Cross-linguistic Attribute Selection for REG: Comparing Dutch and English

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    In this paper we describe a cross-linguistic experiment in attribute selection for referring expression generation. We used a graph-based attribute selection algorithm that was trained and cross-evaluated on English and Dutch data. The results indicate that attribute selection can be done in a largely language independent way

    Stored object knowledge and the production of referring expressions:The case of color typicality

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    When speakers describe objects with atypical properties, do they include these properties in their referring expressions, even when that is not strictly required for unique referent identification? Based on previous work, we predict that speakers mention the color of a target object more often when the object is atypically colored, compared to when it is typical. Taking literature from object recognition and visual attention into account, we further hypothesize that this behavior is proportional to the degree to which a color is atypical, and whether color is a highly diagnostic feature in the referred-to object's identity. We investigate these expectations in two language production experiments, in which participants referred to target objects in visual contexts. In Experiment 1, we find a strong effect of color typicality: less typical colors for target objects predict higher proportions of referring expressions that include color. In Experiment 2 we manipulated objects with more complex shapes, for which color is less diagnostic, and we find that the color typicality effect is moderated by color diagnosticity: it is strongest for high-color-diagnostic objects (i.e., objects with a simple shape). These results suggest that the production of atypical color attributes results from a contrast with stored knowledge, an effect which is stronger when color is more central to object identification. Our findings offer evidence for models of reference production that incorporate general object knowledge, in order to be able to capture these effects of typicality on determining the content of referring expressions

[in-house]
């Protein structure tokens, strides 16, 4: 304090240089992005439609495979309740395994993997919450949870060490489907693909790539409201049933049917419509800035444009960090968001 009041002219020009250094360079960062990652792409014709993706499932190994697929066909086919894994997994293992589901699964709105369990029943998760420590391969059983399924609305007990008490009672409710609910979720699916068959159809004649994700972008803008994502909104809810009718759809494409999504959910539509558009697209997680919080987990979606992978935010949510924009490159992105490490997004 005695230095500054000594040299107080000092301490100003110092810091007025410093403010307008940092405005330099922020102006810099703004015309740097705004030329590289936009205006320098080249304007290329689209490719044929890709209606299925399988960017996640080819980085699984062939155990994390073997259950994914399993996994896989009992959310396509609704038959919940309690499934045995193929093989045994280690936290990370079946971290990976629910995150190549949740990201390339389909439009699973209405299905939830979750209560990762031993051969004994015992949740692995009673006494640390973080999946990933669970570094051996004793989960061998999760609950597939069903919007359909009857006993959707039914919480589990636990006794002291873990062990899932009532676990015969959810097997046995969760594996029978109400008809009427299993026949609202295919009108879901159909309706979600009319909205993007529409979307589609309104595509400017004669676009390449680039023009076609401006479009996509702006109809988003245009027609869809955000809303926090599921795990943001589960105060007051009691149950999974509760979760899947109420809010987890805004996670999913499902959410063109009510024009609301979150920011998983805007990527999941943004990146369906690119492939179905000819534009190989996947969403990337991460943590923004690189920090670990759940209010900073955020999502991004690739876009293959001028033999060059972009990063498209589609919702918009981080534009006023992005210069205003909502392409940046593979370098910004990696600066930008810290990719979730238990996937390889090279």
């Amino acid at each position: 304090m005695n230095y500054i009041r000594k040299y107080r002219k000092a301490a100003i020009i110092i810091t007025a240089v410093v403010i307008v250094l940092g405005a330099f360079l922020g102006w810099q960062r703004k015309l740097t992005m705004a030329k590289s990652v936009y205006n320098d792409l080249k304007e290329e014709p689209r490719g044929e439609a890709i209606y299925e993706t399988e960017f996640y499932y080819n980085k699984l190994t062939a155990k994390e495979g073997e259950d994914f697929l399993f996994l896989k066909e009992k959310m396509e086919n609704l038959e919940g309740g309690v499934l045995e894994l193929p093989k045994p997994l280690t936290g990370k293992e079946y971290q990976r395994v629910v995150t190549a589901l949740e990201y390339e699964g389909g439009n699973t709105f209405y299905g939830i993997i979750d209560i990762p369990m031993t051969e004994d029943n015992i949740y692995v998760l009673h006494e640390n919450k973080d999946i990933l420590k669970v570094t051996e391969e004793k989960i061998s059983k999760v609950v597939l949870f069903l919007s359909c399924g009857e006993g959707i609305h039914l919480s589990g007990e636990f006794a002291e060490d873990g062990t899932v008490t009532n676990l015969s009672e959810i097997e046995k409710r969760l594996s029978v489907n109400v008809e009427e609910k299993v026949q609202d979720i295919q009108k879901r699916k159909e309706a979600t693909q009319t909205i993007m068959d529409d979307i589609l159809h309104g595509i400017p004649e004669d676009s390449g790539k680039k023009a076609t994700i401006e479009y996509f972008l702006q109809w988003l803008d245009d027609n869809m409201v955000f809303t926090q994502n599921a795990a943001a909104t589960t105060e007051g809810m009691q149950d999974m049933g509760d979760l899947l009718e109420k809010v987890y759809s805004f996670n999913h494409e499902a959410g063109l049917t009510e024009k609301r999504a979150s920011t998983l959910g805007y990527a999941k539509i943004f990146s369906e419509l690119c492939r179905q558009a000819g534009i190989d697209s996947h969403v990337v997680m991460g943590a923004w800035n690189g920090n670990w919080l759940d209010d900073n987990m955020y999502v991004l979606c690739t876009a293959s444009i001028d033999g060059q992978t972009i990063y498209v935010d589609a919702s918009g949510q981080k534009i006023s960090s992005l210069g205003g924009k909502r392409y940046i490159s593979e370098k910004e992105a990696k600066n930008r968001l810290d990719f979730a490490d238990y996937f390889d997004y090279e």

Factors causing overspecification in definite descriptions

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    Speakers often overspecify their target descriptions and include more information than necessary for unique identification of the target referent. In the current paper, we study the production of definite target descriptions, and explore several factors that might influence the amount of information that is included in these descriptions. First, we present the results of a large-scale experiment investigating referential overspecification as a function of the properties of a target referent and the communicative setting. The results show that speakers (both in written and oral conditions) tend to provide more information when a target is plural rather than singular, and in domains where the speaker has more referential possibilities to describe the target. However, written and spoken referring expressions do not differ in terms of semantic redundancy. We conclude our paper by discussing the implications of our empirical findings for pragmatic theory and for language production models.peer-reviewe